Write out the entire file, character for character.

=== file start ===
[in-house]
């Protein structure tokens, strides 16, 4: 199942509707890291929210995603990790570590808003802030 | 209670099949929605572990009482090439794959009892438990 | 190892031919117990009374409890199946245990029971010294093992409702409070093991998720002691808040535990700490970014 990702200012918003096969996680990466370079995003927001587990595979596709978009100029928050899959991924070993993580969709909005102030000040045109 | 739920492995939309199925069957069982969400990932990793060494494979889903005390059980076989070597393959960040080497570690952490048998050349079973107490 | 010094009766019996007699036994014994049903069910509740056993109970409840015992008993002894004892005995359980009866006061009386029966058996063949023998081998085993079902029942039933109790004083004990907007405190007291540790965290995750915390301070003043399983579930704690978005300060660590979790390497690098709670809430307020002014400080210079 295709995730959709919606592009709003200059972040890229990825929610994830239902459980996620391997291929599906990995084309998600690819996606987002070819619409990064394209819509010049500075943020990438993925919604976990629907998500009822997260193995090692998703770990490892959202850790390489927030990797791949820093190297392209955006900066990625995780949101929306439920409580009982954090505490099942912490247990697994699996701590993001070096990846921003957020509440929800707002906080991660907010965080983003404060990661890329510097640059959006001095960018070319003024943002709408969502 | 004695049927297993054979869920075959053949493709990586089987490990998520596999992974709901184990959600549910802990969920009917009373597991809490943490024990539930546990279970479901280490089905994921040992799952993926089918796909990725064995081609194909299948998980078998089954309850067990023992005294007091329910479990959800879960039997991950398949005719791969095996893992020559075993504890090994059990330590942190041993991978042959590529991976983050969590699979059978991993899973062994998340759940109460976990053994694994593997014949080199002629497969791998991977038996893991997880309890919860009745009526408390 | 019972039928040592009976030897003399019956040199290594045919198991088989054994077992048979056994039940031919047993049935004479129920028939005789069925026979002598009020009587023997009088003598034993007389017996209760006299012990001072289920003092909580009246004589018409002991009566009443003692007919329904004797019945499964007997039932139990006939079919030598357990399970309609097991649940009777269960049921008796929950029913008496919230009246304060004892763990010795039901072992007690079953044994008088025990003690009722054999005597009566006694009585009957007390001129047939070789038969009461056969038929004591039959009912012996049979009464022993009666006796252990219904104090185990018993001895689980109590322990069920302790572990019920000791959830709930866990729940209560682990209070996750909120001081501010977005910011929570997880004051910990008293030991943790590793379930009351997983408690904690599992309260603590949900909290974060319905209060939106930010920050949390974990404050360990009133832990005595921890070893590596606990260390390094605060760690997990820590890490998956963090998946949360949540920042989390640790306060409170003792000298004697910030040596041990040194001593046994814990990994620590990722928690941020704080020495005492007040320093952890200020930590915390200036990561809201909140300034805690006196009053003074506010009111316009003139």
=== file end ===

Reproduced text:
[in-house]
């Protein structure tokens, strides 16, 4: 199942509707890291929210995603990790570590808003802030 | 209670099949929605572990009482090439794959009892438990 | 190892031919117990009374409890199946245990029971010294093992409702409070093991998720002691808040535990700490970014 990702200012918003096969996680990466370079995003927001587990595979596709978009100029928050899959991924070993993580969709909005102030000040045109 | 739920492995939309199925069957069982969400990932990793060494494979889903005390059980076989070597393959960040080497570690952490048998050349079973107490 | 010094009766019996007699036994014994049903069910509740056993109970409840015992008993002894004892005995359980009866006061009386029966058996063949023998081998085993079902029942039933109790004083004990907007405190007291540790965290995750915390301070003043399983579930704690978005300060660590979790390497690098709670809430307020002014400080210079 295709995730959709919606592009709003200059972040890229990825929610994830239902459980996620391997291929599906990995084309998600690819996606987002070819619409990064394209819509010049500075943020990438993925919604976990629907998500009822997260193995090692998703770990490892959202850790390489927030990797791949820093190297392209955006900066990625995780949101929306439920409580009982954090505490099942912490247990697994699996701590993001070096990846921003957020509440929800707002906080991660907010965080983003404060990661890329510097640059959006001095960018070319003024943002709408969502 | 004695049927297993054979869920075959053949493709990586089987490990998520596999992974709901184990959600549910802990969920009917009373597991809490943490024990539930546990279970479901280490089905994921040992799952993926089918796909990725064995081609194909299948998980078998089954309850067990023992005294007091329910479990959800879960039997991950398949005719791969095996893992020559075993504890090994059990330590942190041993991978042959590529991976983050969590699979059978991993899973062994998340759940109460976990053994694994593997014949080199002629497969791998991977038996893991997880309890919860009745009526408390 | 019972039928040592009976030897003399019956040199290594045919198991088989054994077992048979056994039940031919047993049935004479129920028939005789069925026979002598009020009587023997009088003598034993007389017996209760006299012990001072289920003092909580009246004589018409002991009566009443003692007919329904004797019945499964007997039932139990006939079919030598357990399970309609097991649940009777269960049921008796929950029913008496919230009246304060004892763990010795039901072992007690079953044994008088025990003690009722054999005597009566006694009585009957007390001129047939070789038969009461056969038929004591039959009912012996049979009464022993009666006796252990219904104090185990018993001895689980109590322990069920302790572990019920000791959830709930866990729940209560682990209070996750909120001081501010977005910011929570997880004051910990008293030991943790590793379930009351997983408690904690599992309260603590949900909290974060319905209060939106930010920050949390974990404050360990009133832990005595921890070893590596606990260390390094605060760690997990820590890490998956963090998946949360949540920042989390640790306060409170003792000298004697910030040596041990040194001593046994814990990994620590990722928690941020704080020495005492007040320093952890200020930590915390200036990561809201909140300034805690006196009053003074506010009111316009003139």